To create a playlist for all of the music in a folder, I am using the following command in bash:

ls > list.txt

I would like to use the result of the pwd command for the name of the playlist.

Something like:

ls > ${pwd}.txt

That doesn't work though - can anyone tell me what syntax I need to use to do something like this?

Edit: As mentioned in the comments pwd will end up giving an absolute path, so my playlist will end up being named .txt in some directory - d'oh! So I'll have to trim the path. Thanks for spotting that - I would probably have spent ages wondering where my files went!


The best way to do this is with "$(command substitution)" (thanks, Landon):

ls > "$(pwd).txt"

You will sometimes also see people use the older backtick notation, but this has several drawbacks in terms of nesting and escaping:

ls > "`pwd`.txt"

Note that the unprocessed substitution of pwd is an absolute path, so the above command creates a file with the same name in the same directory as the working directory, but with a .txt extension. Thomas Kammeyer pointed out that the basename command strips the leading directory, so this would create a text file in the current directory with the name of that directory:

ls > "$(basename "$(pwd)").txt"

Also thanks to erichui for bringing up the problem of spaces in the path.

  • But note that using backticks or $( ) will still fork another shell... using the environment variable is the least-cost method. Sep 12 '08 at 3:02
  • True, but the question title and tags are generalized, so the answer might as well be generalized too. An environment variable is the "better" option in this case, but it isn't a general answer to the question. Sep 12 '08 at 3:06

This is equivalent to the backtick solution:

ls > $(pwd).txt

To do literally what you said, you could try:

ls > `pwd`.txt

which will use the full pathname, which should be fine. Note that if you do this in your home directory, which might be in /home/hoboben, you will be trying the create /home/hoboben.txt, a text file in the directory above.

Is this what you wanted?

If you wanted the directory to contain a file named after it, you would get the basename of the current directory and append that with .txt to the pwd.

Now, rather than use the pwd command... why not use the PWD environment variable?

For example:

ls > $PWD.txt


ls > ${PWD}.txt

is probably what you were trying to remember with your second example.

If you're in /home/hoboben and you want to create /home/hoboben/hoboben.txt, try:

ls > ${PWD}/${PWD##*/}.txt

If you do this, the file will contain its own name, so most often, you would remedy this in one of a few ways. You could redirect to somewhere else and move the file or name the file beginning with a dot to hide it from the ls command as long as you don't use the -a flag (and then optionally rename the resulting file).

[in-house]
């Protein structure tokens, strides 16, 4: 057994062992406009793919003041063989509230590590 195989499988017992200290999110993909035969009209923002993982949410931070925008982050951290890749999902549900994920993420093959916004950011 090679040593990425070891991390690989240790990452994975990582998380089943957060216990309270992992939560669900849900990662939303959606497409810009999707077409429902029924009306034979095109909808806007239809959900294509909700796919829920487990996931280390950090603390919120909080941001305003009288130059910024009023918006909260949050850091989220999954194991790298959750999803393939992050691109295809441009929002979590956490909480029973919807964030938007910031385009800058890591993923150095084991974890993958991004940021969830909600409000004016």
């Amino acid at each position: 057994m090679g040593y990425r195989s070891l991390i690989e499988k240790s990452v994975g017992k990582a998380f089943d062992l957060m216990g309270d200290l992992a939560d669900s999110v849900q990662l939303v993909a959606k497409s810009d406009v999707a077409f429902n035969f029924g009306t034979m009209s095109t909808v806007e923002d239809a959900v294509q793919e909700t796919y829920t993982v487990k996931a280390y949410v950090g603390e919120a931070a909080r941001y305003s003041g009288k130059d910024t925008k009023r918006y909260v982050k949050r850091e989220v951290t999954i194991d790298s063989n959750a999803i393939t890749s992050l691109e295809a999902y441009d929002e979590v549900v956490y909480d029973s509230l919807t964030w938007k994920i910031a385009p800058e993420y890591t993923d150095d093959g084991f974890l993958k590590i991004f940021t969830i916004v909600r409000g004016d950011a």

I write my own scripts to manage a directory hierarchy of music files and I use subdirectories named ".info", for example, to contain track data in some spare files (basically, I "hide" metadata this way). It works out okay because my needs are simple and my collection small.


I suspect the problem may be that there are spaces in one of the directory names. For example, if your working directory is "/home/user/music/artist name". Bash will be confused thinking that you are trying to redirect to /home/user/music/artist and name.txt. You can fix this with double quotes

ls > "$(pwd).txt"

Also, you may not want to redirect to $(pwd).txt. In the example above, you would be redirecting the output to the file "/home/user/music/artist name.txt"


The syntax is:

ls > `pwd`.txt

That is the '`' character up underneath the '~', not the regular single quote.

  • underneath the '~'? Doesn't that depend on the kind of keyboard layout one is using?
    – stack_lech
    Nov 23 '18 at 9:45

Using the above method will create the files one level above your current directory. If you want the play lists to all go to one directory you'd need to do something like:


MYVAR=`pwd | sed "s|/|_|g"`
ls > /playlistdir/$MYVAR-list.txt

to strip all but the directory name

ls >/playlistdir/${PWD##/*}.txt

this is probably not what you want because then you don't know where the files are (unless you change the ls command)

to replace "/" with "_"

ls >/playlistdir/${PWD//\//_}.txt

but then the playlist would look ugly and maybe not even fit in the selection window

So this will give you both a short readable name and usable paths inside the file

ext=.mp3 #leave blank for all files
for FILE in "$PWD/*$ext"; do echo "$FILE";done >/playlistdir/${PWD##/*}.txt

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